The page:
Agrasen ki Baoli
Agrasen ki Baoli (also known as Agrasen ki Baodi), designated a protected monument by the Archaeological Survey of India (ASI) under the Ancient Monuments and Archaeological Sites and Remains Act of 1958, is a 60-meter long and 15-meter wide historical step well on Hailey Road  near Connaught Place, Jantar Mantar in New Delhi, India. Although there are no known historical records to prove who built Agrasen ki Baoli, it is believed that it was originally built by the legendary king Agrasen, and rebuilt in the 14th century by the Agrawal community which traces its origin to Maharaja Agrasen.
Origin of the word Baoli
Baoli or bawdi, also referred to as baori or bauri, is a Hindi word (from Sanskrit wapi  or vapi, vapika). In Rajasthan and Gujarat the words for step well include baoli, bavadi, vav, vavdi and vavadi. Water temples and temple step wells were built in ancient India. The earliest forms of step well and reservoir were also built in India in places like Dholavira as far back as the Indus Valley Civilisation.
This Baoli, with 108 steps, is among a few of its kind in Delhi. The visible parts of this historical step well consist of three levels. Each level is lined with arched niches on both sides. From an architectural perspective, this step well was probably rebuilt during the Tughlaq period. However, the oldest existing Baoli in Delhi, the Anangtal Baoli  located in Mehrauli, which was also known as Yoginipura, was built in the 10th century by the Rajput King Anang Pal II of Tomara dynasty. Anang Tal literally means reservoir provided by Anang Pal of the House of Tomar.
Regarding the name Agrasen Ki Baoli it should be stated that, in 1132 CE, an Agrawal poet named Vibudh Shridhar mentions, in his work Pasanahacariu, a wealthy and influential Agrawal merchant of Dhilli named Nattal Sahu, who was also a minister in the court of King Anang Pal III. Rebuilding the old Agrasen Ki Baoli would have been within the means of a well established and wealthy Agrawal community during the 14th century.
In popular culture
The location has been used to shoot scenes from various Bollywood films such as the blockbuster film PK starring Aamir Khan and Sultan starring Salman Khan. It was also featured in the 2017 Sridevi thriller Mom.  There have also been reports of the Baoli being haunted. In 2012, a photo-shoot of Formula One models also took place here.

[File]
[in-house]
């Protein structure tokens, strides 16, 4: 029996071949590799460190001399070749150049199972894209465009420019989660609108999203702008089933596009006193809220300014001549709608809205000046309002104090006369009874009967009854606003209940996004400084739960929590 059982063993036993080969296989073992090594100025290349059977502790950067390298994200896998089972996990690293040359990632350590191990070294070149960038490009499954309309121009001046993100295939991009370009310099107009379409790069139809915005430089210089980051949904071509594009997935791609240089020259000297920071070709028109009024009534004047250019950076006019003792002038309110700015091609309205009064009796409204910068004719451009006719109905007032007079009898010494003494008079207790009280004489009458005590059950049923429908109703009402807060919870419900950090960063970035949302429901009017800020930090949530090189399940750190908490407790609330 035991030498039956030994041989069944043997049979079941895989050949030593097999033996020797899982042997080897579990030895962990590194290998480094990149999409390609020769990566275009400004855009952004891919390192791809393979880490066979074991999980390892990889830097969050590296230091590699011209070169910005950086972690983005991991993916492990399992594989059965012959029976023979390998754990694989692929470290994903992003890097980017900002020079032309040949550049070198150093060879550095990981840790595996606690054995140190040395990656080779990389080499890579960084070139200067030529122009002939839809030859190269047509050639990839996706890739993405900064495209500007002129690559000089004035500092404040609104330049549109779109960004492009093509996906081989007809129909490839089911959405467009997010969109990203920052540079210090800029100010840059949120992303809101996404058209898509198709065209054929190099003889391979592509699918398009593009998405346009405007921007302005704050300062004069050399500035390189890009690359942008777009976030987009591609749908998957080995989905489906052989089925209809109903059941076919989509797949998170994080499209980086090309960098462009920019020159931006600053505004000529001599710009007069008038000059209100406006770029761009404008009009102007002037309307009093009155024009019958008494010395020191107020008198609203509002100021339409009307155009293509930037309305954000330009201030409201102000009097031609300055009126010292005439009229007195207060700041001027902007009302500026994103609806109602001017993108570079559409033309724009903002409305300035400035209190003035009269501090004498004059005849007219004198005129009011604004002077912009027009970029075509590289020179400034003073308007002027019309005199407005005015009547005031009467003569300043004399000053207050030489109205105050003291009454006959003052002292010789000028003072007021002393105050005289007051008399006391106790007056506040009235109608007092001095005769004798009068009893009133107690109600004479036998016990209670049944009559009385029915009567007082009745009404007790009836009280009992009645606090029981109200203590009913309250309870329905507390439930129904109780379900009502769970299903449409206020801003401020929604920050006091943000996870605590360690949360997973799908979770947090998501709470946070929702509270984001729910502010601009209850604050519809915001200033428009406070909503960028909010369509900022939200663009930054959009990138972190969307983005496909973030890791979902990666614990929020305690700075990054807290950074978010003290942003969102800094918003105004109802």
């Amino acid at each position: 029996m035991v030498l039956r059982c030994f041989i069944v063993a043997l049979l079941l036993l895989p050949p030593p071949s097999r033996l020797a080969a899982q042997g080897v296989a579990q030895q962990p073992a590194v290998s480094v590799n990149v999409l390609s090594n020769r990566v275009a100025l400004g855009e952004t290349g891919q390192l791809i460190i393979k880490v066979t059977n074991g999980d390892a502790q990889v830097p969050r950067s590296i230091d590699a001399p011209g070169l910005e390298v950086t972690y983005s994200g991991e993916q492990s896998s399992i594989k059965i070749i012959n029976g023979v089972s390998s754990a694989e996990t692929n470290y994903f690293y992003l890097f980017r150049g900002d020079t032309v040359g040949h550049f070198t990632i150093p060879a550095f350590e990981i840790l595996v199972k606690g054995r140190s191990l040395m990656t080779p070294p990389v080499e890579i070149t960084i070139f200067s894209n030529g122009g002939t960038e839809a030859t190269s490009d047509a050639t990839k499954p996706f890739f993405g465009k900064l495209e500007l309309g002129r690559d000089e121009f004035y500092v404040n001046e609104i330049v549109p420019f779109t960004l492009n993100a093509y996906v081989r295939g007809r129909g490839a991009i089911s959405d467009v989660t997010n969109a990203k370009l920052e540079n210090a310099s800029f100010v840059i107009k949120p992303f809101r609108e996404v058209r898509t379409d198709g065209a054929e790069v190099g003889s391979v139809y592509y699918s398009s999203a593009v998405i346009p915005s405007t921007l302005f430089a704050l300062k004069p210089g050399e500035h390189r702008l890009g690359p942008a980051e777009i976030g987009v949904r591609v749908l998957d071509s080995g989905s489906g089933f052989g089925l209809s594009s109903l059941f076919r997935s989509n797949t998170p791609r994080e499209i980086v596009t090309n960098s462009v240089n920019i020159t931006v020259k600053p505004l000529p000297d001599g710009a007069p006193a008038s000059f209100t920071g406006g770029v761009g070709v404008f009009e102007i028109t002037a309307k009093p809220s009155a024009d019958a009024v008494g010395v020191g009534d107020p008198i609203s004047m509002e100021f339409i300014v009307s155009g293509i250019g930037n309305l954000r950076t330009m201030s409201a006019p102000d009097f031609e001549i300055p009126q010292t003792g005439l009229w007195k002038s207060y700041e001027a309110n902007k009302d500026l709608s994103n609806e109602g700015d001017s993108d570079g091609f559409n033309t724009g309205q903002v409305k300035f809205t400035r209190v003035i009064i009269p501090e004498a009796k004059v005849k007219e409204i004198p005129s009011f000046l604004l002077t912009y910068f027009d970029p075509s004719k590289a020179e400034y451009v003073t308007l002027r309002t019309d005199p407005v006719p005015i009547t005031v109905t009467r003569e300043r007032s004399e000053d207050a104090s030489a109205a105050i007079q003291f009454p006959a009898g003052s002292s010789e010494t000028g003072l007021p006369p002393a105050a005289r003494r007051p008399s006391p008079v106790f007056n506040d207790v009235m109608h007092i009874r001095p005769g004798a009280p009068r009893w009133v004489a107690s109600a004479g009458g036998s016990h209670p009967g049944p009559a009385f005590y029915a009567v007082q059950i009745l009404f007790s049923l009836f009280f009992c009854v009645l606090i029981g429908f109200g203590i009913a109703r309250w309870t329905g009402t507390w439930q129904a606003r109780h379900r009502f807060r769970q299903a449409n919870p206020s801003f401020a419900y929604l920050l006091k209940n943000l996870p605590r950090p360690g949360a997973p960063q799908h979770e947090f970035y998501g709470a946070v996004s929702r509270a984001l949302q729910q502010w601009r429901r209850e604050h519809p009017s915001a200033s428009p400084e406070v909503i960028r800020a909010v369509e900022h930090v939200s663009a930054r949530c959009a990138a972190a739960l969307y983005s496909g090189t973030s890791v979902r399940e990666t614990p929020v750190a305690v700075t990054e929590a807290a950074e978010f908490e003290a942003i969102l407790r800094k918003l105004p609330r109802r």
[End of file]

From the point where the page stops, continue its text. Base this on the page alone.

- The connecting road between Kasturba Gandhi Road and Barakhamba Road
- Agrasen ki Baoli gets new lease of life. The Times of India, 2 January 2002. Retrieved from http://articles.timesofindia.indiatimes.com/2002-01-03/delhi/27142365_1_baoli-asi-official-groundwater-level[dead link].
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- Suryakanta(1975), Sanskrit Hindi English Dictionary, page 519, Orient Longman (ISBN 086125 248 9).
- Whitworth,George Clifford (1885), An Anglo-Indian Dictionary (See Baoli).
- Jutta Jain- Newbauer (1981), The step wells of Gujarat in art-historical perspective (see the term).
- A Sanskrit English Dictionary by Monier Monier-Willams, originally published in 1899 by Clarendon Press Oxford, reprinted by Motilal Banarasidass.
- http://www.designflute.wordpress.com/2007/09/.../water_temples_of_india/ Water Temples of India
- Baolis in Delhi.
- City Walls, edited by James D.Tracy (2000), Studies in Comparative Early Modern History, University of Minnesota, Center for Early Modern History, pages 251-252, Cambridge University Press.
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- Pande, BM (2006), Qutb Minar and its Monuments, Oxford University Press.
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- "Agrasen Ki Baoli - Agrasen Ki Baoli". Agrasen Ki Baoli. Retrieved 2018-02-04.
- "Bollywood movies shot at Agrasen ki Baoli". www.bollylocations.com. Retrieved 2018-02-04.
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